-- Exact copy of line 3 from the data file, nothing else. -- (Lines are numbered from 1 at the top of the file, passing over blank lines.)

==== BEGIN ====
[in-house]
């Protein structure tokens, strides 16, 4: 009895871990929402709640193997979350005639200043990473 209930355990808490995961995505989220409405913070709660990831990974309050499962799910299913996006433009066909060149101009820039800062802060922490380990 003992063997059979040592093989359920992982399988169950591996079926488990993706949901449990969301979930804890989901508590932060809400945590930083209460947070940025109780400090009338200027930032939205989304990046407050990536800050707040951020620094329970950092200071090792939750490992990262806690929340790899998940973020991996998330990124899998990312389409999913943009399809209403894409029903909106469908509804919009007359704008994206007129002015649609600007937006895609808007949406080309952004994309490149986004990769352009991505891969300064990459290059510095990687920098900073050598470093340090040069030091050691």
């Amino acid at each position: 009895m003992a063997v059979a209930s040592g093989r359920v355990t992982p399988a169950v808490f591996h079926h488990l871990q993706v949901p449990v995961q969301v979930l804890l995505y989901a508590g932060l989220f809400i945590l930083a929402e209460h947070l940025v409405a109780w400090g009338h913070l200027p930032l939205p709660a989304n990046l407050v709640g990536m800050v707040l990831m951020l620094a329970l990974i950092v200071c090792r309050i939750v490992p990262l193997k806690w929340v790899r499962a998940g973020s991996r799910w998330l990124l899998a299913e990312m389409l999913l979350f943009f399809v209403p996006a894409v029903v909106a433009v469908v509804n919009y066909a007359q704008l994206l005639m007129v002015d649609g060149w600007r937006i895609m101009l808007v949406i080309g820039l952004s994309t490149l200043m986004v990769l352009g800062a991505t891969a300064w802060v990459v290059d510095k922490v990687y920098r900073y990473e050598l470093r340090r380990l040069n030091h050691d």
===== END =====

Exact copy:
């Amino acid at each position: 009895m003992a063997v059979a209930s040592g093989r359920v355990t992982p399988a169950v808490f591996h079926h488990l871990q993706v949901p449990v995961q969301v979930l804890l995505y989901a508590g932060l989220f809400i945590l930083a929402e209460h947070l940025v409405a109780w400090g009338h913070l200027p930032l939205p709660a989304n990046l407050v709640g990536m800050v707040l990831m951020l620094a329970l990974i950092v200071c090792r309050i939750v490992p990262l193997k806690w929340v790899r499962a998940g973020s991996r799910w998330l990124l899998a299913e990312m389409l999913l979350f943009f399809v209403p996006a894409v029903v909106a433009v469908v509804n919009y066909a007359q704008l994206l005639m007129v002015d649609g060149w600007r937006i895609m101009l808007v949406i080309g820039l952004s994309t490149l200043m986004v990769l352009g800062a991505t891969a300064w802060v990459v290059d510095k922490v990687y920098r900073y990473e050598l470093r340090r380990l040069n030091h050691d």